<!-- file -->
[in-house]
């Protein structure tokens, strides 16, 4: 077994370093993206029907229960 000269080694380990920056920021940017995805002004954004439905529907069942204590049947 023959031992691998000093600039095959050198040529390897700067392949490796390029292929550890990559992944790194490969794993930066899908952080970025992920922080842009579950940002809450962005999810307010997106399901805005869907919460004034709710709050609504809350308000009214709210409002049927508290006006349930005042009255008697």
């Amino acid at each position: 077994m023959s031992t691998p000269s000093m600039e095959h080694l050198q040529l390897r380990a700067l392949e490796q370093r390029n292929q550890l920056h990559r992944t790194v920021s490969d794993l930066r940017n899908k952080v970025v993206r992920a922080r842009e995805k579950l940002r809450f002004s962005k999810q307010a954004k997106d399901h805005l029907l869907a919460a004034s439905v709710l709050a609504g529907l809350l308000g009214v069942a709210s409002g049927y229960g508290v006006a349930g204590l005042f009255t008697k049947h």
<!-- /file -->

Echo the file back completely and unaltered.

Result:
[in-house]
């Protein structure tokens, strides 16, 4: 077994370093993206029907229960 000269080694380990920056920021940017995805002004954004439905529907069942204590049947 023959031992691998000093600039095959050198040529390897700067392949490796390029292929550890990559992944790194490969794993930066899908952080970025992920922080842009579950940002809450962005999810307010997106399901805005869907919460004034709710709050609504809350308000009214709210409002049927508290006006349930005042009255008697």
């Amino acid at each position: 077994m023959s031992t691998p000269s000093m600039e095959h080694l050198q040529l390897r380990a700067l392949e490796q370093r390029n292929q550890l920056h990559r992944t790194v920021s490969d794993l930066r940017n899908k952080v970025v993206r992920a922080r842009e995805k579950l940002r809450f002004s962005k999810q307010a954004k997106d399901h805005l029907l869907a919460a004034s439905v709710l709050a609504g529907l809350l308000g009214v069942a709210s409002g049927y229960g508290v006006a349930g204590l005042f009255t008697k049947h």